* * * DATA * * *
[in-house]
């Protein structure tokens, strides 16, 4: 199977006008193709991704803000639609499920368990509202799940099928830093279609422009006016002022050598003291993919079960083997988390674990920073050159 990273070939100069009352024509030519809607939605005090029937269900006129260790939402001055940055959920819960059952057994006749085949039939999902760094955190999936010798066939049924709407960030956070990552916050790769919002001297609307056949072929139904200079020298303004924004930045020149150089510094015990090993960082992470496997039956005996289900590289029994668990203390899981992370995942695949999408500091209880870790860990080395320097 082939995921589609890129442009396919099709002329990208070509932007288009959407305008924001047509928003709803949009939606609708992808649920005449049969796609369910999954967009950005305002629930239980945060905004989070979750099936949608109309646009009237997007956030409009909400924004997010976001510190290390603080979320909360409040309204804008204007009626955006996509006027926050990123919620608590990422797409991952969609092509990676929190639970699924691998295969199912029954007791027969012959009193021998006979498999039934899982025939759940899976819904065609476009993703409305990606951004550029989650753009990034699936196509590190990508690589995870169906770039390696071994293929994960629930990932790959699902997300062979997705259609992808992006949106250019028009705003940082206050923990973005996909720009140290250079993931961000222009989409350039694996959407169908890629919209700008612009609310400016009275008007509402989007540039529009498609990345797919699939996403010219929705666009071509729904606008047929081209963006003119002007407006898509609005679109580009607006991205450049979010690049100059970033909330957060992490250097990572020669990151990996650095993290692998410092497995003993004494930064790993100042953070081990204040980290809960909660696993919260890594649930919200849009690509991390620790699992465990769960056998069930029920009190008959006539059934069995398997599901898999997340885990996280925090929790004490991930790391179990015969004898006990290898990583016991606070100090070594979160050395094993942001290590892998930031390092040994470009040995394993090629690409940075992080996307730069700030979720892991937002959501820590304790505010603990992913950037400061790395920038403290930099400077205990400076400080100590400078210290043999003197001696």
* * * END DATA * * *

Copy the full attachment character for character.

[in-house]
């Protein structure tokens, strides 16, 4: 199977006008193709991704803000639609499920368990509202799940099928830093279609422009006016002022050598003291993919079960083997988390674990920073050159 990273070939100069009352024509030519809607939605005090029937269900006129260790939402001055940055959920819960059952057994006749085949039939999902760094955190999936010798066939049924709407960030956070990552916050790769919002001297609307056949072929139904200079020298303004924004930045020149150089510094015990090993960082992470496997039956005996289900590289029994668990203390899981992370995942695949999408500091209880870790860990080395320097 082939995921589609890129442009396919099709002329990208070509932007288009959407305008924001047509928003709803949009939606609708992808649920005449049969796609369910999954967009950005305002629930239980945060905004989070979750099936949608109309646009009237997007956030409009909400924004997010976001510190290390603080979320909360409040309204804008204007009626955006996509006027926050990123919620608590990422797409991952969609092509990676929190639970699924691998295969199912029954007791027969012959009193021998006979498999039934899982025939759940899976819904065609476009993703409305990606951004550029989650753009990034699936196509590190990508690589995870169906770039390696071994293929994960629930990932790959699902997300062979997705259609992808992006949106250019028009705003940082206050923990973005996909720009140290250079993931961000222009989409350039694996959407169908890629919209700008612009609310400016009275008007509402989007540039529009498609990345797919699939996403010219929705666009071509729904606008047929081209963006003119002007407006898509609005679109580009607006991205450049979010690049100059970033909330957060992490250097990572020669990151990996650095993290692998410092497995003993004494930064790993100042953070081990204040980290809960909660696993919260890594649930919200849009690509991390620790699992465990769960056998069930029920009190008959006539059934069995398997599901898999997340885990996280925090929790004490991930790391179990015969004898006990290898990583016991606070100090070594979160050395094993942001290590892998930031390092040994470009040995394993090629690409940075992080996307730069700030979720892991937002959501820590304790505010603990992913950037400061790395920038403290930099400077205990400076400080100590400078210290043999003197001696």